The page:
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Deep Dive 17 May 2022 - 6 min read

Growth hacked: Old tricks new again as ‘growth hacking’ fails, tech yields plummet, start-ups build brand to compete – Canva going big on billboards

By Paul McIntyre and Sam Buckingham-Jones
growth hacking Tom Fishburne cartoon

Many growth hacking methods are out of date and failing, marketing consultant John James says. Cartoon: Tom Fishburne | marketoonist.com

Growth hacking was once a favourite term of the Silicon Valley crowd instead of marketing, fuelling the meteoric rise of early tech pioneers like PayPal, Tesla and Amazon. But there’s a fascinating blurring going on, where once successful growth hacks are starting to falter – “failing miserably”, in the words of one-time growth hacker and services marketing advisor Jonathan James. Instead, tech companies – think Canva – are turning to out of home, television, and other traditional media. In most verticals, there’s increased competition, meaning start-ups are rediscovering the need to have a “brand”. Traditional marketing smarts and brand talent are increasingly sought-after, and what’s old is becoming new again.

What you need to know:

  • Growth hacking – low cost strategies to find new customers and build a business – has delivered in spades for start-ups, especially in tech. But now they are old hat: many of the hacks in use today are more than five years old, already outdated, expensive and failing, according to one-time hackers.
  • Jonathan James reckons start-ups are realising building brand is a key differentiator in a saturated market. Lack of competition was what prompted many tech companies to believe classic marketing wasn’t necessary. But those days are long gone.
  • Tech company valuations have tanked this year – a correction that suggests the market is reevaluating success and looking closer at the financials, fundamentals and old marketing flames. 
  • But hacks can still work and communities – especially owned communities – are where some of the latest action is emerging.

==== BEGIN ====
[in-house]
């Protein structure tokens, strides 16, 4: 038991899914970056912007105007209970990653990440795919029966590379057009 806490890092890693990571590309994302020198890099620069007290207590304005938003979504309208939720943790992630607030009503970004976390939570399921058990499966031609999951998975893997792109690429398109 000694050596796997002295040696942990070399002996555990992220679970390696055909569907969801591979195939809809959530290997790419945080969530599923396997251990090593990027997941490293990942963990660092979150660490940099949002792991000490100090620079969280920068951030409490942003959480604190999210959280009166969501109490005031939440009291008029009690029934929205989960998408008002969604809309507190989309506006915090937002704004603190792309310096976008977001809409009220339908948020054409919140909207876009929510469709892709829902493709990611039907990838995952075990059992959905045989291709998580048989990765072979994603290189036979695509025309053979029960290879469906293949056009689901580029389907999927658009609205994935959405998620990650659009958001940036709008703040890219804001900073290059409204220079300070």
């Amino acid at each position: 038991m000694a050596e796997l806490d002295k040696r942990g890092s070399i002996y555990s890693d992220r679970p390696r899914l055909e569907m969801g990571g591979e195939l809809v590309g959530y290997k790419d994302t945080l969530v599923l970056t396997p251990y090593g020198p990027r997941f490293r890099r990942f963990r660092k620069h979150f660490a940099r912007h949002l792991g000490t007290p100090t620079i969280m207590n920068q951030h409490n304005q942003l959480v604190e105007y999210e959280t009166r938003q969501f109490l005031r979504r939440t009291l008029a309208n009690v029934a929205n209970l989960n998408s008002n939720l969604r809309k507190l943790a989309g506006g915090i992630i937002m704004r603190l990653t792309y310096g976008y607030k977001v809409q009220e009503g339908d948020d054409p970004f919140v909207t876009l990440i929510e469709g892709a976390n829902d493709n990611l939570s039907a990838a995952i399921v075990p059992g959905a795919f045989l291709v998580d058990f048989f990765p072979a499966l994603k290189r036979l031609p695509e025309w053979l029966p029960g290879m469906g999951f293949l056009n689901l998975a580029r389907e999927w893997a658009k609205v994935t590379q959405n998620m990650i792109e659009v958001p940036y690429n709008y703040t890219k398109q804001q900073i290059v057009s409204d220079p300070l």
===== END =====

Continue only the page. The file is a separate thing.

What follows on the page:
A lot of these traditional growth hacking channels have been saturated by a lot of these firms… The ones that are trying to use a 2017 playbook to grow in 2022 are failing miserably.

Jonathan James, Growth Advisor, x1AB founder

Marketing back in vogue

Brands bringing a 2017 “growth hacking” playbook to the game in 2022 are “failing miserably”. They’re five years out of date, the hacks are no longer effective, and at best turn up anaemically low yields, reckons marketing advisor Jonathan James, an Australian who spent a decade in Silicon Valley growth hacking for start-ups before returning to Australia. He says it's why tech companies like Canva and start-ups across the piste are reverting to traditional marketing techniques – or actually learning them.

James, founder of Project x1AB, says brands like Paypal, Amazon, Dropbox and Tesla once eschewed traditional marketing, instead opting for strategic, tactical plays that took advantage of new communications platforms to supercharge the number of users without traditional media and communications and advertising. And it worked, for a while. 

But the once clear lines are blurring: Oversaturated digital channels are far more expensive and no longer delivering the goods, pushing established start-ups – and big firms – back to the concept of building brands. The problem is, that shift comes as marketers are in high demand.

Growth hackers hit a wall

The anti-marketing sentiment from Silicon Valley start-ups was born out of the dotcom bust in circa 2000, Pre-Facebook and big Google, when venture capital and emerging tech players, flush with easy money, spent huge on traditional media to grow quickly through brand awareness.